Late last year at the Peoples Improv Theater, Cristina Cote, one half of Corcoran’s superstar sales duo, the Terri-Cote Team, stood center stage, lip-syncing to Aretha Franklin. It was the night of her sold-out, all-female showcase, “HERsterical,” at the New York Comedy Festival. After watching the other comics in the lineup, including Saturday Night Live’s Vanessa Bayer, whose acts veered toward the dark and self-lacerating, Ms. Cote’s style was almost jarring, her vibe more old-school vaudevillian than dark ironist, more Lucille Ball than Sarah Silverman. “Our show is called ‘HERsterical.’ I think that’s a pretty clev-her title, isn’t tits?” the 26-year-old said with a wink.
Meanwhile, backstage, the other half of the Terri-Cote Team, Ms. Cote’s mother, Victoria Terri-Cote—who doubled as her daughter’s co-producer that evening—listened nervously. “I felt like the mother of the bride,” she would tell me later.
The show was a coup for Ms. Cote, whose prior production experience consisted of a Web series and small sketch performances. (In fact, after “HERsterical,” the booker at Carolines on Broadway approached Ms. Cote about making the showcase a recurring feature at the club; the first redux will take place next month.) Putting together a marquee show at one of New York’s biggest comedy festivals is no mean feat, particularly for a fledgling producer with a full-time day job. However, as evidenced by $100 million-plus in apartment sales, Ms. Cote possesses the sort of innate talent—call it charisma or salesmanship—that makes executing a creative vision like “HERsterical” possible.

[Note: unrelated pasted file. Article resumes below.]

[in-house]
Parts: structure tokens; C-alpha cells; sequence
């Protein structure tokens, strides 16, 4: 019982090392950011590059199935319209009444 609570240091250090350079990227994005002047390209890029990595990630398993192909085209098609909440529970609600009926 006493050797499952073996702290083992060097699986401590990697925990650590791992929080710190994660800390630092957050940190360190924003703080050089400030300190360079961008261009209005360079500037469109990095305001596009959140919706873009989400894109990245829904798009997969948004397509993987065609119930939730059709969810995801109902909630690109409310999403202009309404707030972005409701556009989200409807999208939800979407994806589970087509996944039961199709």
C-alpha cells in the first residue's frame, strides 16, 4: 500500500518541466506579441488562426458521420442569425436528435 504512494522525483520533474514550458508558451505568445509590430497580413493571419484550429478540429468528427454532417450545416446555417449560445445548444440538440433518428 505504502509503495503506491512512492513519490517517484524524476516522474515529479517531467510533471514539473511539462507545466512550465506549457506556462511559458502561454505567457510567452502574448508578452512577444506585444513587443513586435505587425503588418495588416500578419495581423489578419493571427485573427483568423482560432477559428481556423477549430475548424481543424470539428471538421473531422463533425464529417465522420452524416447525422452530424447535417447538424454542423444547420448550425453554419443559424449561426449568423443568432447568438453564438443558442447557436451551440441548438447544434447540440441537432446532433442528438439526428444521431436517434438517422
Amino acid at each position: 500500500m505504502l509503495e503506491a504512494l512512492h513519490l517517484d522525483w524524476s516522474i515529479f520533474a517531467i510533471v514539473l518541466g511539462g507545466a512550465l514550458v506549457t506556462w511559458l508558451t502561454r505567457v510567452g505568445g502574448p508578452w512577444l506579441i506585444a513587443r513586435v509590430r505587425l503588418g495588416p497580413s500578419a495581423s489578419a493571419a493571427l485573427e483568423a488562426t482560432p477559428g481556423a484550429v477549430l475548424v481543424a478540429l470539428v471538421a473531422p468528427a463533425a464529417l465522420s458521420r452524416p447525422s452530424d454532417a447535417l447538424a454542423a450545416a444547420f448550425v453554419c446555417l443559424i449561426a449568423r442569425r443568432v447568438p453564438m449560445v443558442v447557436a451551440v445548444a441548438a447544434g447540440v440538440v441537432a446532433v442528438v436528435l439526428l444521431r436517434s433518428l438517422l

“[Cristina] came home and said to me one day, ‘You’re not going to believe it. I just got Vanessa Bayer,”’ Ms. Terri-Cote recalled. “And I was like, ‘How on Earth did you do that?’ And she said, ‘You know, it was everything that I’ve learned in real estate.’”
A few weeks later, after a day of showings at a $4 million Park Avenue three-bedroom, the women of the Terri-Cote Team met me in Bemelmans, “our home away from home,” said Ms. Cote.
Mother and daughter look and sound identical—both blond and blue-eyed, with the same sing-songy voice and blinding smile. “People are always like, ‘Are you sisters?’ And I’m like, ‘Stop hitting on my mom!’” said Ms. Cote.
Moreover, not only do they work together; Ms. Cote and her mother share the same home. “They’re like this amazing duo,” said close friend and New York Post reporter Tara Palmeri. “I can see where Cristina gets her charisma and her humor.”
Ms. Terri-Cote grew up in Los Angeles dreaming of becoming an actress. In the 1970s, she scored minor roles on sitcoms like Happy Days and Starsky and Hutch and appeared in a John Cassavetes film called Opening Night, a gig she booked by walking onto the lot. In 1981, she moved to New York to study acting with Stella Adler but soon tired of the cattle calls. After divorcing Ms. Cote’s father, she went into real estate because of the flexibility it gave her as a single mother.
At Corcoran, Ms. Terri-Cote adeptly ascended the ranks, finding a niche in the emerging Downtown market while her colleagues’ attention was still uptown. “At a time when not a lot of people knew that part of the city, she was an expert,” said Corcoran President and CEO Pamela Liebman. “She really made quite a name for herself.”
Even in the early years, when Ms. Terri-Cote was camped out with her daughter in an ignominious one-bedroom, she seemed made for the high-flying world of luxury real estate. Over the years, she has had dalliances with a string of A-listers, including David Cassidy and a pre-mayoral Michael Bloomberg. (“He was probably as good a date as he was mayor,” she said with a laugh). Now, in her 16th year with Corcoran, Ms. Terri-Cote is a regular fixture in the company’s multimillion-dollar club. (In 2004, she won the prestigious Deal of the Year award for selling the city’s most expensive co-op: Lily Safra’s sprawling $18 million penthouse.)